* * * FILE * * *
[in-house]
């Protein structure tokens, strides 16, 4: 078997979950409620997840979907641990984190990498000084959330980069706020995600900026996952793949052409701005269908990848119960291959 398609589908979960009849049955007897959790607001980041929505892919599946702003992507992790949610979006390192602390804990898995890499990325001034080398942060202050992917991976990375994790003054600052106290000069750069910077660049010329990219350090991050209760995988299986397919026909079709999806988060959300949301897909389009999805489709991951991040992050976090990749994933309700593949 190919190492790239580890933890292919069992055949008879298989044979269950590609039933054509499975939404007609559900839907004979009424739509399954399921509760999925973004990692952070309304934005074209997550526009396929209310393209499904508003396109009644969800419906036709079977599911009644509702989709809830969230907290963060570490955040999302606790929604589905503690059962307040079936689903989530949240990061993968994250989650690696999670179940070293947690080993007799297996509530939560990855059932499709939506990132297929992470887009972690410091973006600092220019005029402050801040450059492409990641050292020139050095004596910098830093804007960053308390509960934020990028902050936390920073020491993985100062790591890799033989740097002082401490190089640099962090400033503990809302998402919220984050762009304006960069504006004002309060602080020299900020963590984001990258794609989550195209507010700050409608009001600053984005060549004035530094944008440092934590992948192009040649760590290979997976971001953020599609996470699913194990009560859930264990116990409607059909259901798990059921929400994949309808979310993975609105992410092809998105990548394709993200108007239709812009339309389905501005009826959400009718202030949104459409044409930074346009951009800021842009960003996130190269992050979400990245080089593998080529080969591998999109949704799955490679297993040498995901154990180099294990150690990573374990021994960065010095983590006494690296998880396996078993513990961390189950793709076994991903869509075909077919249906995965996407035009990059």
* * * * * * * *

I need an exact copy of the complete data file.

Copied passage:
[in-house]
């Protein structure tokens, strides 16, 4: 078997979950409620997840979907641990984190990498000084959330980069706020995600900026996952793949052409701005269908990848119960291959 398609589908979960009849049955007897959790607001980041929505892919599946702003992507992790949610979006390192602390804990898995890499990325001034080398942060202050992917991976990375994790003054600052106290000069750069910077660049010329990219350090991050209760995988299986397919026909079709999806988060959300949301897909389009999805489709991951991040992050976090990749994933309700593949 190919190492790239580890933890292919069992055949008879298989044979269950590609039933054509499975939404007609559900839907004979009424739509399954399921509760999925973004990692952070309304934005074209997550526009396929209310393209499904508003396109009644969800419906036709079977599911009644509702989709809830969230907290963060570490955040999302606790929604589905503690059962307040079936689903989530949240990061993968994250989650690696999670179940070293947690080993007799297996509530939560990855059932499709939506990132297929992470887009972690410091973006600092220019005029402050801040450059492409990641050292020139050095004596910098830093804007960053308390509960934020990028902050936390920073020491993985100062790591890799033989740097002082401490190089640099962090400033503990809302998402919220984050762009304006960069504006004002309060602080020299900020963590984001990258794609989550195209507010700050409608009001600053984005060549004035530094944008440092934590992948192009040649760590290979997976971001953020599609996470699913194990009560859930264990116990409607059909259901798990059921929400994949309808979310993975609105992410092809998105990548394709993200108007239709812009339309389905501005009826959400009718202030949104459409044409930074346009951009800021842009960003996130190269992050979400990245080089593998080529080969591998999109949704799955490679297993040498995901154990180099294990150690990573374990021994960065010095983590006494690296998880396996078993513990961390189950793709076994991903869509075909077919249906995965996407035009990059």